When I was kid, my Dad and I used to go fishing in the River Thames in south London on Sunday mornings and catch perch (above, click to enlarge) for our lunch. We’d go out in our home-made double kayak and, with minnows or worms as bait, and catch a tasty meal.
Times have changed.
When out walking by the River Nene in Northamptonshire on my recent trip back to England, I again came across this sign on a gate that led down to the river. It states, in ten languages: “All fish to be returned. No fish to be taken away.” (right, click to enlarge) Apart from the crude and unnecessary tautology, this is all a bit sad. And anyway, what about the other seventy languages spoken by the 173,000 people in the nearby city of Peterborough?
In Britain's Guardian newspaper recently, hunter-gatherer Nick Weston encouraged people to eat freshwater fish and produced a furious reaction. He has a great piece about cooking pike on his blog, too. But feeling seems generally against eating anything but game fish, and in particular those raised on farms and stocked specifically to be caught.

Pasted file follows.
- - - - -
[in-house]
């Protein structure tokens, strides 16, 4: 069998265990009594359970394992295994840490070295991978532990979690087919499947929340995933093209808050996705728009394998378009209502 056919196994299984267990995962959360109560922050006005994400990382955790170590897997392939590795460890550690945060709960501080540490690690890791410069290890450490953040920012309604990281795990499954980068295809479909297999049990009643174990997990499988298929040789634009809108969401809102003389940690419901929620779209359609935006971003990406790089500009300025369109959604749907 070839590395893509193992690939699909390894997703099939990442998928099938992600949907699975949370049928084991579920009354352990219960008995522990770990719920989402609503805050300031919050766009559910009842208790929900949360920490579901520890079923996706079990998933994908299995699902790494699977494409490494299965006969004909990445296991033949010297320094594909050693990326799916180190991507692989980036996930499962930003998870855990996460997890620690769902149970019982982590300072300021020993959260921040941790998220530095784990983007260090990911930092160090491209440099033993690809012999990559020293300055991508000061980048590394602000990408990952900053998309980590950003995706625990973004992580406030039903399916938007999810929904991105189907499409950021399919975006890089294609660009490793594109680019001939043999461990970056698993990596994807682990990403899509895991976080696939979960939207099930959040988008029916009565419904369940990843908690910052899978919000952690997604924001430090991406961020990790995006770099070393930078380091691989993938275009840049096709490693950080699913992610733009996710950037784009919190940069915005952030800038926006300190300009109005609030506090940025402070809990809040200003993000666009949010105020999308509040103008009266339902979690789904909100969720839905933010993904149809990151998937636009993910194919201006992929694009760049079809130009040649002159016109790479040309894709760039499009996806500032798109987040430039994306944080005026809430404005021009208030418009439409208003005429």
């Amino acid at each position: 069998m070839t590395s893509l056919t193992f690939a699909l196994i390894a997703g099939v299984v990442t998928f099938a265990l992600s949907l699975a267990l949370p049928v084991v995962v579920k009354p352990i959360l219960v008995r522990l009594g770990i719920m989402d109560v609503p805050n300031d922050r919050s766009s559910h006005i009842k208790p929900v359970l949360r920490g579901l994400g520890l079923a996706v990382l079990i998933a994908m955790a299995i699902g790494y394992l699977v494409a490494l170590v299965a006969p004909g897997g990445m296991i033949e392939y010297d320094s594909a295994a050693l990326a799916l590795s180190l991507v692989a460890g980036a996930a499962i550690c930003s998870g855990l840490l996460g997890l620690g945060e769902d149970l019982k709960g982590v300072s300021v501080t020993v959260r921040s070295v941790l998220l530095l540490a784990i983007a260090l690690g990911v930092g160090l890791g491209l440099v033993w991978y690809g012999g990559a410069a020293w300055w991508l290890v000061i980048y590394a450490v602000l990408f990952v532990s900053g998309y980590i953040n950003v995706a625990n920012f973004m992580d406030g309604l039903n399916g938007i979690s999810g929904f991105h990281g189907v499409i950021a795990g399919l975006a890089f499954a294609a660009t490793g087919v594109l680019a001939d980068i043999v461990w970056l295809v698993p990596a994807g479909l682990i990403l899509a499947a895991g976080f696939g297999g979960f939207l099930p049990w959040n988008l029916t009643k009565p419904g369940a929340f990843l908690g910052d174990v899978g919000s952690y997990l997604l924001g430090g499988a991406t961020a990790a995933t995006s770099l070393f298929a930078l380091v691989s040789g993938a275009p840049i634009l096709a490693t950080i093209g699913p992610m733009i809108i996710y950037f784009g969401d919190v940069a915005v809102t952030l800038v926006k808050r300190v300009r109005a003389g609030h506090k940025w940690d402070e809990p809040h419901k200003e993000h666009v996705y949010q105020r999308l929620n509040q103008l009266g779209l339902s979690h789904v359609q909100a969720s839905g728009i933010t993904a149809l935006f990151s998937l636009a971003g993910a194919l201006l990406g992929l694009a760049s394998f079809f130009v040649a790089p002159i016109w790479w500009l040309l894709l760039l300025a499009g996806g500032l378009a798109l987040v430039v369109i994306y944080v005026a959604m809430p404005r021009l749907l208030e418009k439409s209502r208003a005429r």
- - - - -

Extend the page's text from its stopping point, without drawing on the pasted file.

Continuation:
Of course Americans will be bewildered by this distinction between “game fish” (salmon, trout etc) and “coarse fish” or “freshwater fish” (all the rest). And it's entirely artificial: like saying cutting plants in the rose family for the vase is OK, but not those in the mint family. [It's a class thing, actually - but let's not go there...]
Anyway, this year I’m vowing to cook anything that I can haul out of our lake here in Pennsylvania that I haven’t tried already (not including rocks, logs and bits of old rope, of course). Just to test them all. I'll report here come the spring.
But perhaps I won’t be buying a UK license – it was eating the fish from the river that had me tempted.
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